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6933: Haiti's Aristide Begins Second Term (fwd)




From: nozier <nozier@tradewind.net>

 Haiti's Aristide Begins Second Term
 The Associated Press, Tue 6 Feb 2001

PORT-AU-PRINCE, Haiti (AP)  When Jean-Bertrand Aristide came to power
10 years ago, international leaders hailed his triumph, supporters
painted his portrait on walls and the poverty-stricken masses dubbed him
a prophet.  That fervor, however, has turned sour as the 47-year-old
former slum parish priest begins his second term as president
Wednesday.  The United States, which sent 20,000 troops onto the island
to restore Aristide to office in 1994, is  cold-shouldering his
inauguration, questioning the May legislative balloting that paved the
way for his  election.
 Convergence, a 15-party opposition alliance, on Tuesday accused
Aristide of rigging the vote and set a  power struggle in motion by
declaring former presidential candidate Gerard Gourgue to be the
country's provisional president.
A Convergence leader, Evans Paul, called for the people ``to rise up''
and peacefully demonstrate their  rejection of Aristide Wednesday in
front of the National Palace, where he is to give his inaugural
address.  Many Haitians who once idealized Aristide are less
enthusiastic now.  ``Aristide attracts; he doesn't galvanize the masses
anymore,'' said Mathieu Painvier, an artist. Aristide, he said, has lost
touch with the people since he moved into a 40-acre estate, married and
fathered two daughters. ``Money and power have changed him.''
   Aristide became known under dictator Jean-Claude Duvalier in 1986
when, from the pulpit of St. Jean  Bosco, a Roman Catholic church, he
would inspire the poor to resist their oppressor.  Haitians adored the
thin, bespectacled priest they called ``Titid,'' who railed with
messianic zeal against  Duvalier, capitalism and America. But the price
of his outspokenness was high.  In 1988, thugs burned down the church,
hacking and shooting to death at least a dozen of Aristide's
parishioners during Mass. In 1991, he became Haiti's first freely
elected president since independence  was wrested from slave-holding
France in 1804. But after seven months in office, the army forced him
into exile.
 Three years later, then-President Clinton sent in troops to restore
Aristide to power and halt an exodus  of Haitian boat people. The exodus
was stopped and Aristide finished the remaining 16 months of his term. A
term limit forced him to step down in 1996.
 Biding his time while his protege, Rene Preval, held office, Aristide
won a presidential election Nov. 26 against negligible opposition. But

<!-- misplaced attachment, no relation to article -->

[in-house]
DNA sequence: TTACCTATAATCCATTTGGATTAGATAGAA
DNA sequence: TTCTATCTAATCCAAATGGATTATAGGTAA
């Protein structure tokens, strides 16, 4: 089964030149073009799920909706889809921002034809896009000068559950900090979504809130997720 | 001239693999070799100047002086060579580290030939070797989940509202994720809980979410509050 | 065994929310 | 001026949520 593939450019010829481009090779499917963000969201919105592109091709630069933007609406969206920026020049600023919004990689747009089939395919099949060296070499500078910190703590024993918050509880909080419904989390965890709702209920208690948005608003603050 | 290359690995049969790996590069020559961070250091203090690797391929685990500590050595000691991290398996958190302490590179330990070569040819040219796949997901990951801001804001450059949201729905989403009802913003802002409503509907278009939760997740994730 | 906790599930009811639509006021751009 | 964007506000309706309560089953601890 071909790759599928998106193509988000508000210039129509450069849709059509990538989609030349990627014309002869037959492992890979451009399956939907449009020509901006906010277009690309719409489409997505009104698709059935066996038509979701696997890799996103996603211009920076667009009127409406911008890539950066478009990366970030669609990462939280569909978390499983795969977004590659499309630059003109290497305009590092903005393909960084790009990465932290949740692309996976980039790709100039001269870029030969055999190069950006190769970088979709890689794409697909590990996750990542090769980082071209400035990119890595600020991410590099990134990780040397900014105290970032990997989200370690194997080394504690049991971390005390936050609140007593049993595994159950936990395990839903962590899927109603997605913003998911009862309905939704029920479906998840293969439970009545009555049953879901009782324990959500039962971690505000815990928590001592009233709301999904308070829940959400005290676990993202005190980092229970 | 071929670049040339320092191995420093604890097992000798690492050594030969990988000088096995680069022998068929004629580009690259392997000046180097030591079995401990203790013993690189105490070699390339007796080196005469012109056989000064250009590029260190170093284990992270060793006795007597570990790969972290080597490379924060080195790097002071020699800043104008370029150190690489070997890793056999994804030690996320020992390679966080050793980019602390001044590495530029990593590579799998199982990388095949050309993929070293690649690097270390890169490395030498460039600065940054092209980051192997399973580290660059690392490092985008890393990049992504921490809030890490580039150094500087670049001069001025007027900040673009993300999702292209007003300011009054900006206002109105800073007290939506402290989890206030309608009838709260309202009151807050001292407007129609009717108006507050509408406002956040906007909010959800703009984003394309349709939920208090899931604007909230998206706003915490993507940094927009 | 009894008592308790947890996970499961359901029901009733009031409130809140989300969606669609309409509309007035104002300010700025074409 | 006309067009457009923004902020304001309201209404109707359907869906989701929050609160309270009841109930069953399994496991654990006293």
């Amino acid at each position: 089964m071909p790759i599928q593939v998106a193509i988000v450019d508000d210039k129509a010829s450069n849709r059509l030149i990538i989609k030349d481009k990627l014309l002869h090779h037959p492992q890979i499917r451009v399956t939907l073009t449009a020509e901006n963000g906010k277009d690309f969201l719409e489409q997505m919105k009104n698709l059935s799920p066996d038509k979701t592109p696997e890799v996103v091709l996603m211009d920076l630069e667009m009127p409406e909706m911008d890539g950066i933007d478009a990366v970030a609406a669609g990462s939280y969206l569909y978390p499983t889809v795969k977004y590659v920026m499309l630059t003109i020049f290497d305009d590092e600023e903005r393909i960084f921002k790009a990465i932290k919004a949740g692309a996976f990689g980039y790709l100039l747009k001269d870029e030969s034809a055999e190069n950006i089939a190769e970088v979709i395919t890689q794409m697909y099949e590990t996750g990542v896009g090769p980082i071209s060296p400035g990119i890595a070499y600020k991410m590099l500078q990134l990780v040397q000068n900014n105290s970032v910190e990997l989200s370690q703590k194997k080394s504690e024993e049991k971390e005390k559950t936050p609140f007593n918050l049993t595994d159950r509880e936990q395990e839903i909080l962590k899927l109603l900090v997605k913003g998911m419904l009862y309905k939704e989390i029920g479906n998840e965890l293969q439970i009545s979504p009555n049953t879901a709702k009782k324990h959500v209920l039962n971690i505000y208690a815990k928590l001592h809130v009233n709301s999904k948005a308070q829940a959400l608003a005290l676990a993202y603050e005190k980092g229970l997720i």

his critics say he has manipulated street demonstrations and rigged
ballots in a Machiavellian plan to establish one-party, one-man rule 
much like the Duvalier regime he  so bitterly opposed.
``Political antagonisms have grown sharper and the gap between the
people and political leaders has  widened. Democracy is backtracking,
making way for anarchy,'' a group of 17 business, professional, and
religious organizations declared on Jan. 18.
 Aristide's problem stems from the local and legislative elections last
May that handed his Lavalas  Family party more than 80 percent of the
votes. Haiti's other main political parties accused Aristide of
mounting an ``electoral coup d'etat.'' But despite warnings that Haiti
would lose the foreign aid that  accounts for 60 percent of its budget,
the government refused to budge.  Six months later came the presidential
election. The major opposition parties boycotted it and Aristide  took
nearly 92 percent of the vote.
 Aristide now says he is willing to rectify the legislative outcome and
include opposition figures in his  government. But talks with the
Convergence alliance broke down Tuesday.
 Aristide is rarely seen or heard in public, but billboards show his
wiry figure standing with open arms, as  though to embrace the nation.
Road dividers have been painted red and blue, the festive colors of the
Haitian flag. And some street cleaners have been seen readying the
capital for the inauguration in the parliament building.

 Aristide's supporters say they hope for change.

``Now the cost of living will go down and we will be able to walk the
streets without being shot,'' said  Gregory Diverson, a 19-year-old
mechanic. Aristide's campaign slogan was ``Peace of Mind, Peace in the
Belly.'' He promised to create 500,000    new jobs and make Haiti, by
U.N. reckoning the world's third hungriest nation after Afghanistan
and   Somalia, self-sufficient in food by 2006.
 But the population of 8 million is growing while the gross national
product has shrunk and unemployment and crime have increased. Keeping
his promises presents an enormous challenge for Aristide  made even
more vivid this week  by the departure of the last U.N. civilian mission
after Secretary General Kofi Annan said its members'safety could no
longer be assured.